I read this book a long time ago, but it's stayed with me.  It was my best friend's summer reading, and I devoured it in an afternoon on vacation.  It's a short but powerful read about a subject that is just as important as suicide, but often even more stigmatized and misunderstood.  Callie finds herself in a treatment facility after being caught cutting.  She doesn't want to speak.  She doesn't want to relate.  But through the process, she realizes that she's not the only one.  It's a wonderful book for looking at the causes of self-mutilation, and showing that the victims are not the whining attention-seekers that the media makes them out to be.  Must-read for young teens.

I haven't read this yet, but it has come highly recommended to me by some trustworthy readerly types, and resonates well with the issues in 13 Reasons.  Daelyn is the quiet loner.  The weirdo.  Then she finds a site for suicidal teens, and finds a voice.  She chronicles the story of the bullying that's pushed her to the edge.  Then she meets someone who wants to be part of her life...just when she thought she lost all hope.  Very good reviews on this one, and it cannot be overstated how important it is to raise awareness about bullying. 

34 Pieces of You by Carmen Rodrigues
Um, okay.  I realize this actually came after Jay Asher's awesome book.  Sue me.  This book also deals with suicide and, if you couldn't judge by the title, has a very similar structure.  In this case, each chapter starts with a cryptic note left by Ellie, the girl who died.  Each chapter is narrated by one of three people that Ellie left behind.  As you read their stories, you realize all of their own issues, and the ways that Ellie affected them, dead and alive--many of which are unexpected.  It's a captivating read that resonates with the teenage state of confusion and hopelessness.
Read my review

Click the book titles to find out more! 

What other older or obscure books 
remind you of Thirteen Reasons Why?


Release: Treason by S.M. Boyce!

So, guess what? Not only am I alive (and apologize heavily for my absence, but hey, a friend was visiting and Halloween festivities took over my life) but Treason, the sequel to the snazzy fantasy Lichgates by S.M. Boyce, is released today!  

It takes place in the creative world of Ourea, filled with never-before-seen creatures and one of the coolest fantasy kingdom systems I've ever seen.  Main characters Kara and Braeden are complex and relatable, and I want to marry Braeden.  

So yeah.  You should read the first one if you haven't, and then you should buy the second one and REJOICE.  I'm currently almost done with my copy of Treason, and I can tell you this: it's even better than Lichgates, and I'm in love with Boyce's writing.   

Here's more info!  And don't forget to enter the grand prize giveaway and look out for tour stops.  The fun lasts until December 31st!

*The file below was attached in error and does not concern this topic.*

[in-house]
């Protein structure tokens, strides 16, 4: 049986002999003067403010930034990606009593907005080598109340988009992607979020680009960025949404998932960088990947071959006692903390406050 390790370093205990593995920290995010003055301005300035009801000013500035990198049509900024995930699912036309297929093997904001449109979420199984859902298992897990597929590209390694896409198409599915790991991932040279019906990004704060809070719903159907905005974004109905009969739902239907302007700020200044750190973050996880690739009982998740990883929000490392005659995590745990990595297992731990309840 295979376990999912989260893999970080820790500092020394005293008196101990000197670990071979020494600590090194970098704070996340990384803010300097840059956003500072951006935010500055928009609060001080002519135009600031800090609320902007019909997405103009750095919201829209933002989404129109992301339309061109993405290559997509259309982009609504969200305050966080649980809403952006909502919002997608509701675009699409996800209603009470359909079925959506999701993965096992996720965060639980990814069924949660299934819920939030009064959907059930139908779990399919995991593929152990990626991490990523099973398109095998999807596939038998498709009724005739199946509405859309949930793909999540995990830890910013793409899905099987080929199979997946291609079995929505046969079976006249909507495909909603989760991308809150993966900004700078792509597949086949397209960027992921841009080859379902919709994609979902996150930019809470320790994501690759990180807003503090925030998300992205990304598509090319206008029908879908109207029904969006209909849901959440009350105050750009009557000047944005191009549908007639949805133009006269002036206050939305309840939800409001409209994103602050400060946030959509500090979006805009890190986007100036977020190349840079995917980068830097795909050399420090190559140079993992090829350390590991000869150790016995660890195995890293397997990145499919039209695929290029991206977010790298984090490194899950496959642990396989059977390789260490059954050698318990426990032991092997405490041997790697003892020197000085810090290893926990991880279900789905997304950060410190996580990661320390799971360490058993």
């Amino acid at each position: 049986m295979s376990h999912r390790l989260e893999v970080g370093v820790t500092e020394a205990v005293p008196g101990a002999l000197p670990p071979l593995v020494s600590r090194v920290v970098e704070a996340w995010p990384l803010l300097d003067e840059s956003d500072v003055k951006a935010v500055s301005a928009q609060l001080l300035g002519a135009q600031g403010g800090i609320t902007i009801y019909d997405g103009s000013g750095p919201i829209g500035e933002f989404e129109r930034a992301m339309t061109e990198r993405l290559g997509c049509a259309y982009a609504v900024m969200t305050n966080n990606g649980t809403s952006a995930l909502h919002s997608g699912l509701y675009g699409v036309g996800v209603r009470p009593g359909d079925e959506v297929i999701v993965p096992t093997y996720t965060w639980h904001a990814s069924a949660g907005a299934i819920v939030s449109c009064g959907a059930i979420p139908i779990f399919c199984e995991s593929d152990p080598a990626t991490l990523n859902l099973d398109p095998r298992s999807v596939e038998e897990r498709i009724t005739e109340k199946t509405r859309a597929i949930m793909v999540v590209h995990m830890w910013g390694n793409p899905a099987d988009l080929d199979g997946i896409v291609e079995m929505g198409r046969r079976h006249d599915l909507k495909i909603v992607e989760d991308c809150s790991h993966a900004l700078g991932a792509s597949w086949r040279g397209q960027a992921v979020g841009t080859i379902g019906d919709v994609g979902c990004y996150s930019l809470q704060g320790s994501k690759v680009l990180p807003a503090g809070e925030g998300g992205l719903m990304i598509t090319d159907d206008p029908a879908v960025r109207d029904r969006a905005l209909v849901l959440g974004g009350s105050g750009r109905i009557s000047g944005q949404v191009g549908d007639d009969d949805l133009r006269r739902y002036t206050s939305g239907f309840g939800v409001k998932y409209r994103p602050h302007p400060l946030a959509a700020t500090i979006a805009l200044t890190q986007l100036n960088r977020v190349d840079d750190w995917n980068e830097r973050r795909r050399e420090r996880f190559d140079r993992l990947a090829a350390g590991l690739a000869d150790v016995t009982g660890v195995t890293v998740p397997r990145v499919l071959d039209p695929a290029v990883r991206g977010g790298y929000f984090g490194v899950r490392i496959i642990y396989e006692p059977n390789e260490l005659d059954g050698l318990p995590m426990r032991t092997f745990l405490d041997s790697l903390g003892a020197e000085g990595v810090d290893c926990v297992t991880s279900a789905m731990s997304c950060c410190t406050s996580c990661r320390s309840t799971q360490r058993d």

Grimoire Trilogy #1

The Grimoire turns its own pages and can answer any question asked of it...and Kara Magari is its next target.
Kara has no idea what she's getting herself into when she stumbles across the old book while hiking along a hidden trail. Once she opens it, she's thrown into Ourea: a beautiful world full of terrifying beings that all want the Grimoire's secrets. Everyone in this new world is trying to find her, but most just want to control the new-found power the Grimoire bestows upon her.
Braeden Drakonin grew up in Ourea, and all he’s ever known in life is lying. The Grimoire is his one chance at redemption, and it lands in his lap when Kara Magari comes into his life. He has one question to ask the book—one question that can fix everything in his broken world—and he’s not letting Kara out of his sight until he gets an answer.
There’s no escaping Ourea.

Grab Your Copy:

Amazon: USA UK Germany |  France Spain | Italy

Bonus Features

The Grimoire Store


Grimoire Trilogy #2

Ourea has always been a deadly place. The lichgates tying the hidden world to Earth keep its creatures at bay—for now.
Kara Magari ignited a war when she stumbled into Ourea and found the Grimoire: a powerful artifact filled with secrets. To protect the one person she has left, she strikes a deal that goes against everything she believes in. But things don’t go as planned.
Braeden Drakonin can no longer run from who—and what—he is. He has to face the facts. He’s a prince. He’s a murderer. He’s a wanted man. And after a betrayal that leaves him heartbroken, he’s out for blood.
To survive, both Kara and Braeden must become the evil each has grown to hate.

Grab Your Copy:

Amazon: USA | UK | Germany |  France | Spain | Italy

Bonus Features

The Grimoire Store

About S. M. Boyce